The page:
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Swedish manga translator fined for lolicon photos

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It seems that the ridiculous debate about the rights of fictional characters continues, disregarding common sense. Now, a Swedish manga translator (unnamed) has been fined by the district court of Uppsala Sweden for possessing 51 images considered child pornography by current law standards. The translator claimed he possessed the images to keep up on the latest developments from Japan. Naturally, he was surprised at the ruling, and even the judge stated he would like a second opinion from the appelate court, since such a decision would establish legal precedent. Nonetheless, Judge Nils Palbrant declared:

There's a clear conflict between freedom of speech on the one hand and general regulations regarding children's rights on the other...It was however our view that the protective aspect weighed more heavily when taking into account the intentions of the legislator. The aim of the law, as described in the preliminary work that led to its creation, is not just to protect individual children but children in general.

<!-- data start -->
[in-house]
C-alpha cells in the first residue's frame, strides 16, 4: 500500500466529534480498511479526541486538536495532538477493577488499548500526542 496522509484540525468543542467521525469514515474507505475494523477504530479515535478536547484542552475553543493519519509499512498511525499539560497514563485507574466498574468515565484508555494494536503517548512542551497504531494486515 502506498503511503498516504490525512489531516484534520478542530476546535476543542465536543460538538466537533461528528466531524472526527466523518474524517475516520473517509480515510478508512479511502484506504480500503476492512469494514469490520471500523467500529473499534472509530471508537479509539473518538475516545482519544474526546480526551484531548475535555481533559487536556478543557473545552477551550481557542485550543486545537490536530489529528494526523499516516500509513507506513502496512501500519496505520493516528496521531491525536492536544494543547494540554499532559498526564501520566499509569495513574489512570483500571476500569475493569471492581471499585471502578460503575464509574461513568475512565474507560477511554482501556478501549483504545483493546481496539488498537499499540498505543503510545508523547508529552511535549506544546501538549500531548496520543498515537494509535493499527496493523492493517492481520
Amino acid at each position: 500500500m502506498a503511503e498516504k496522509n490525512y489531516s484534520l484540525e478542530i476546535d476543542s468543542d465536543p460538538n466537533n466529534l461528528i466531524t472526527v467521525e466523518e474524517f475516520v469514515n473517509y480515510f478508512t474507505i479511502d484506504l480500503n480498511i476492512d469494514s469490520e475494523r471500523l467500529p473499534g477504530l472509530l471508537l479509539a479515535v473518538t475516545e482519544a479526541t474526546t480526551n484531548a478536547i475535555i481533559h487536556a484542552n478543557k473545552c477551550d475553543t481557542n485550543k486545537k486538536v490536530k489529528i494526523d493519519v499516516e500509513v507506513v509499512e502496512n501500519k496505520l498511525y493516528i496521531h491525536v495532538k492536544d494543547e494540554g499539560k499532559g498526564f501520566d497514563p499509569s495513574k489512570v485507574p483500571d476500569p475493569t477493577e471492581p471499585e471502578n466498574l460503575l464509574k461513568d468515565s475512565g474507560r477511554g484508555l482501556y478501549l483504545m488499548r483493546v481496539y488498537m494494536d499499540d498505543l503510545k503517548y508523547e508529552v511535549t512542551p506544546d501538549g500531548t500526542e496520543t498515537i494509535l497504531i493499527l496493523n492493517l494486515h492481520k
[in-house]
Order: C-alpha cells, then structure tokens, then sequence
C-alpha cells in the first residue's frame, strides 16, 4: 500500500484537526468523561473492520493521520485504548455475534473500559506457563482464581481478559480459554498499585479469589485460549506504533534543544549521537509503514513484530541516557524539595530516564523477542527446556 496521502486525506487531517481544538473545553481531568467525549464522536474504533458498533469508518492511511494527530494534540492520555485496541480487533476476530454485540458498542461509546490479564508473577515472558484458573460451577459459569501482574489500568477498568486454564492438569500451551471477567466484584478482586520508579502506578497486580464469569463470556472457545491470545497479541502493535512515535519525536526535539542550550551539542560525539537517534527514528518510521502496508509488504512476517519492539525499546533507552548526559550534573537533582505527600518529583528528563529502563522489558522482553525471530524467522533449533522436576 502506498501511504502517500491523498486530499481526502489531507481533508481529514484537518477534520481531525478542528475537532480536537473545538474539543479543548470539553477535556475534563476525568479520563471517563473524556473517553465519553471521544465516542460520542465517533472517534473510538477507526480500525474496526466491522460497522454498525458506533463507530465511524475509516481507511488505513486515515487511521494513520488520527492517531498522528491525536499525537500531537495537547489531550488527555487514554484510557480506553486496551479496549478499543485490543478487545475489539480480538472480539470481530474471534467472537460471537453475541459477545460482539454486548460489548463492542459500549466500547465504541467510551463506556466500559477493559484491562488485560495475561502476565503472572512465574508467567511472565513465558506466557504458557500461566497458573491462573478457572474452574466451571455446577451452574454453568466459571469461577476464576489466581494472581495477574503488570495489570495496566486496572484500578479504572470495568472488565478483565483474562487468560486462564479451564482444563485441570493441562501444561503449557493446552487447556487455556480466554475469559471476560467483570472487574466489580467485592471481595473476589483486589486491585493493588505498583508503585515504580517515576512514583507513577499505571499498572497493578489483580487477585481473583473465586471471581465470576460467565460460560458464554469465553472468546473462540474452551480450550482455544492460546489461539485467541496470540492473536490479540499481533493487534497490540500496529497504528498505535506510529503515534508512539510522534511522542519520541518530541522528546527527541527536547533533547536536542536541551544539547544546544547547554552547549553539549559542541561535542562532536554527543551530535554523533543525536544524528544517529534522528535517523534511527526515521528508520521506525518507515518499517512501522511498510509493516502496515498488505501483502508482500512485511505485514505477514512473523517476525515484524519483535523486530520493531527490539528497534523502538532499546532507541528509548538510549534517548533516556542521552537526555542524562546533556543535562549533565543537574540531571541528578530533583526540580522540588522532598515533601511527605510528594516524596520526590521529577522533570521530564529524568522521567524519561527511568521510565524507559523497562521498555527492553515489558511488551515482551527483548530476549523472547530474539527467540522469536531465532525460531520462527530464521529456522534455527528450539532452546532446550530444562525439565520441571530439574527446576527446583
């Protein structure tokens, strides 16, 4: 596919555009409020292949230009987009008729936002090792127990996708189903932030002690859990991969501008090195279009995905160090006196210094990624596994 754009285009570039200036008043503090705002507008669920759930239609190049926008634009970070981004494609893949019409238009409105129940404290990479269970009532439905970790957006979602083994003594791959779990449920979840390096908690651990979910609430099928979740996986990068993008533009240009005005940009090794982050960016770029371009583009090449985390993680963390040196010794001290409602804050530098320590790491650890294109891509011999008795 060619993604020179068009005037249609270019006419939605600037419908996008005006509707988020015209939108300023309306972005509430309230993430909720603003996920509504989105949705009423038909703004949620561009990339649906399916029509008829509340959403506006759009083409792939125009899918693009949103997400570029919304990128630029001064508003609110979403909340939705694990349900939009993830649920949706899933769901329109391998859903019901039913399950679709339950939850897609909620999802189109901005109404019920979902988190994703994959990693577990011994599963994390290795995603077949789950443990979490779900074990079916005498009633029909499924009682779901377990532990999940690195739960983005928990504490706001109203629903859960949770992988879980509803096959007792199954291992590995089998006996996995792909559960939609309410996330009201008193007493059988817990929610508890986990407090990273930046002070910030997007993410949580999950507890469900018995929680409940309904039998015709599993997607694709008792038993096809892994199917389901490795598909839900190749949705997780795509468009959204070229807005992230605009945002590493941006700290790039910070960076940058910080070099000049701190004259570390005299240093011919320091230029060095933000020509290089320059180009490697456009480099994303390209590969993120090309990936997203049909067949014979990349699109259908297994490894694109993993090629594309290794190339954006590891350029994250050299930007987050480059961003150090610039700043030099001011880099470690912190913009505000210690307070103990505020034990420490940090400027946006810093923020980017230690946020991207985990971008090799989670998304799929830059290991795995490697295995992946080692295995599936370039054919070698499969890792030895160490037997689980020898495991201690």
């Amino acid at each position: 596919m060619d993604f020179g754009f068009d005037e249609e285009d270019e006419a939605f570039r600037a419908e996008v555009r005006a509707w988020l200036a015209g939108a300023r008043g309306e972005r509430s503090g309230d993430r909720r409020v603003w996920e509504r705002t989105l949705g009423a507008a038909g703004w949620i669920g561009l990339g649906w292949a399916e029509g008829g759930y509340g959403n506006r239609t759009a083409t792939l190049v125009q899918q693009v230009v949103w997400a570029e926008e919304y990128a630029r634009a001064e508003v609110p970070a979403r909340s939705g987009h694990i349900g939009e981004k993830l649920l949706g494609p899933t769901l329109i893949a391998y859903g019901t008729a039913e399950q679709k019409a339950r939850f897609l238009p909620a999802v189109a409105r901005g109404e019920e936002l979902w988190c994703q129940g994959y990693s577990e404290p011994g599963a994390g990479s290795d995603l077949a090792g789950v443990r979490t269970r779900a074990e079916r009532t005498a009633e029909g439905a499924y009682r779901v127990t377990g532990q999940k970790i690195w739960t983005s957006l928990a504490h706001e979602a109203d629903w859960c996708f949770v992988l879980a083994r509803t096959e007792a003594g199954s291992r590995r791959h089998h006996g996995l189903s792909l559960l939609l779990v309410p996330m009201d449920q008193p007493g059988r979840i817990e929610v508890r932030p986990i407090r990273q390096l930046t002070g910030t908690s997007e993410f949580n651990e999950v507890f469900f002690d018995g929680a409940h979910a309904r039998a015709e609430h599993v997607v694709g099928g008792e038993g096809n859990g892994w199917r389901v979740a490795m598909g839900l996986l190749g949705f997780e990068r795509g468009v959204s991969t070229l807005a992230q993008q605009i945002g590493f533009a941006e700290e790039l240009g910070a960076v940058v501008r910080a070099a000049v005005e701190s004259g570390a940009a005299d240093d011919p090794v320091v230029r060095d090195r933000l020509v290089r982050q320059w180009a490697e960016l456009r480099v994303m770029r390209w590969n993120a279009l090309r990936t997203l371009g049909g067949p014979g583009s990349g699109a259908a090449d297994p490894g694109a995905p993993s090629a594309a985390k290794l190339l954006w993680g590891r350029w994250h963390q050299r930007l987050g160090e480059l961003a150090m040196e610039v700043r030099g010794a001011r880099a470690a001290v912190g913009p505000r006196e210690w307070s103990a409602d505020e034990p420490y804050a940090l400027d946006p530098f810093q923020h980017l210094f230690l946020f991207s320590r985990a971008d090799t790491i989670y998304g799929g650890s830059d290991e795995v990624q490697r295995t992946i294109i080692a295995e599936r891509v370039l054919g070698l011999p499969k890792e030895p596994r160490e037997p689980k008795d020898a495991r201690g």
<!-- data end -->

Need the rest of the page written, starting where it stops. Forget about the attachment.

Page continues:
The defense's lawyer was also surprised with the ruling, stating that "it goes against all common sense." Local tabloids like Expressen also weighed in, declaring, "...there is actually no victim here. The children in the Uppland man's manga comics were not molested since they were characters in a comic." Which is true. As much as some otaku would like to believe they're real, 2D girls don't exist. The only victim here seems to be the translator.

It seems the only reason authorities even charged him with this offense was because his former partner, hoping to gain custody of their infant daught, falsely claimed that the translator sexually abused his daughter. Local police searched his belongings after the second accusation and, finding no evidence, charged him with possession of child pornography after looking through his manga collection.

Now the unnamed translator faces a fine of 25,000 SEK ($3,000) given on June 30th. It's relatively light, compared to a sentence handed down to Christopher Handley earlier this year. Still, punishments like these are overreaching their intent to protect children and instead trying to create a situation where fictional characters are given protection, which is just silly. We've started to see the chilling effect it is having in the US, so I can only hope lawmakers will come to their senses and focus on protecting us from actual problems.

[via AnimeNews]

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Bob Muir
Bob MuirContributor   gamer profile

Bob has been hanging around ModernMethod for years and and somehow writes almost everywhere, including Destructoid and Flixist. He was once lit on fire, but it's not as cool as you'd think. more + disclosures


 


 



Filed under... #Industy affairs #legal mumbo jumbo #lolicon #manga #top stories

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